“When I am on location [away from TLC] I try to relax in the environment and immerse myself in the surroundings. I am then able to absorb the intricate details, subtle light and form of the landscape. It is in these times when I am out and about with a camera in tow that I feel truly free. All the soppy stuff aside though… I just love taking and creating photographs.”
What’s in Luke’s bag:
- “At the moment I prefer shooting with the Nikon D850 camera body and use the Nikon D800E as a back-up body.
- As far as lenses go I currently own the following: NIKKOR AF-S 14-24mm f/2.8G ED – I’d say I use this lens the most and a large portion of my portfolio was captured using this very lens. It’s great for wide angle landscape scenes where you can get low and close to accentuate foreground elements to add depth to compositions. I also use this for 90% of my astro images.
- I also use my NIKKOR AF-S 24-70mm f/2.8E ED VR – This lens is a great all-rounder as it covers a nice focal range for everyday use.
- My NIKKOR AF-S 70-200mm f/4G ED VR is perfect for travel as it’s light and opens up a lot of image opportunities in that lower-to-mid telephoto range. I like to use it to create images that compress the scene, giving the impression that elements are much closer in relation to each other than they actually are. The focus then is on shapes, lines and layers.
- My NIKKOR 45mm f/2.8 TSE (tilt shift lens) is ideal for high resolution stitched images. The beauty of tilt shift lenses is that you’re able to tilt the focal plane so that everything within the frame snaps into focus from near to far. I’ll typically orientate my shot in portrait format and then use the tilt function to manipulate the focal plane and bring everything within the frame into focus using the optimum aperture for the lens. I’ll then take a series of images that I can then stitch together in post-production to create a higher resolution square, standard or panoramic image with tonnes of detail from near to far. This actually saves focus stacking for each individual frame.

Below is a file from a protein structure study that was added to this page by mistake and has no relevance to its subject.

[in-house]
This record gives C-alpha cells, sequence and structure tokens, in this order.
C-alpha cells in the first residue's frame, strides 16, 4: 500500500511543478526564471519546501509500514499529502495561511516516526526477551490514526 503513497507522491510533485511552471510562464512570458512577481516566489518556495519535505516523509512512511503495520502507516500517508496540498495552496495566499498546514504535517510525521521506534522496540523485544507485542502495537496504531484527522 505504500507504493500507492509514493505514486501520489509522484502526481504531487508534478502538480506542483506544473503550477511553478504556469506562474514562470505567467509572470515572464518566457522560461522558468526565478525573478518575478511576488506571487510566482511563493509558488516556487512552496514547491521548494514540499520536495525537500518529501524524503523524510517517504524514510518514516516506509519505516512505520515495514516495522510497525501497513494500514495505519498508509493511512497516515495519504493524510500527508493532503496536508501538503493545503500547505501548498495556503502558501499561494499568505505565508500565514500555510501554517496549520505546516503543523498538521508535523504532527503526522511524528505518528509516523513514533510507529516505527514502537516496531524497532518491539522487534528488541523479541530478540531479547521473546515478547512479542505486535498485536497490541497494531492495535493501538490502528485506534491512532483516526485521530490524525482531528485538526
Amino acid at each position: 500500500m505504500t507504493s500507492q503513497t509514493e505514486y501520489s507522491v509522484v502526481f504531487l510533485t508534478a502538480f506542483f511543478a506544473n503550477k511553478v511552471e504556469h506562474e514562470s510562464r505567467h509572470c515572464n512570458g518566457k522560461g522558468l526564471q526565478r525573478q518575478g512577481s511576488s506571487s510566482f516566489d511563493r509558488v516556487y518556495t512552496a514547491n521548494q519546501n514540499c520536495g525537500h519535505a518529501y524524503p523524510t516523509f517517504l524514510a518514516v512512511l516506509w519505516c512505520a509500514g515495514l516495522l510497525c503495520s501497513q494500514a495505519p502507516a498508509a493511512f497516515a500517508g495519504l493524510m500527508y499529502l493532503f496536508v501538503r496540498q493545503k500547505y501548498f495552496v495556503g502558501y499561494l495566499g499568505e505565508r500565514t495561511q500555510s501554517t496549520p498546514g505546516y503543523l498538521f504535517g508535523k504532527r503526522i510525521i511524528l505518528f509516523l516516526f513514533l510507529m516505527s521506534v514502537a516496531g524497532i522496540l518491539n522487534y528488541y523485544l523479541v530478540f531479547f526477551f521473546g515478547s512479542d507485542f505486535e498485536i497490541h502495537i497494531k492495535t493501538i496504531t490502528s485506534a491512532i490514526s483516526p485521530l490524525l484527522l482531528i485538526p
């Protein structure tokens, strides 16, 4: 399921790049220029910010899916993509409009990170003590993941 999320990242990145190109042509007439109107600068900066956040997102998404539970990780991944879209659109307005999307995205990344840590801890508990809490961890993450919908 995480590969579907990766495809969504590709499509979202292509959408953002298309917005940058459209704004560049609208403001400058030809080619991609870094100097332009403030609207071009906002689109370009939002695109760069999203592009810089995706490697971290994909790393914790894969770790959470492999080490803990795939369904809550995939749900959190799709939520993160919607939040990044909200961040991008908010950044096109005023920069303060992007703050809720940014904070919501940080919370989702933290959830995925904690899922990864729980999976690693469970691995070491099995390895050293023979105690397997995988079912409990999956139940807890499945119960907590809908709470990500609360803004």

- I use the NIKKOR AF-S 85mm f/1.4G for wave/ocean photography as well as aerial photography. It’s an incredibly sharp lens which produces beautiful bokeh. Although I do not do any traditional portraiture I like to use this lens in the ocean using a shallow depth of field.
- My NIKKOR AF-S 300mm f/4E PF ED VR is a completely new lens to me as I only got it very recently. I’m actually yet to shoot with it; however, I intend to use it to isolate intimate details and scenes within the grand landscape. Much like my NIKKOR AF-S 70-200mm f/4G ED VR lens I will use it to compress the landscape and hopefully create images that are a study of lines, layers and patterns.”
[Words by Tracey Porter]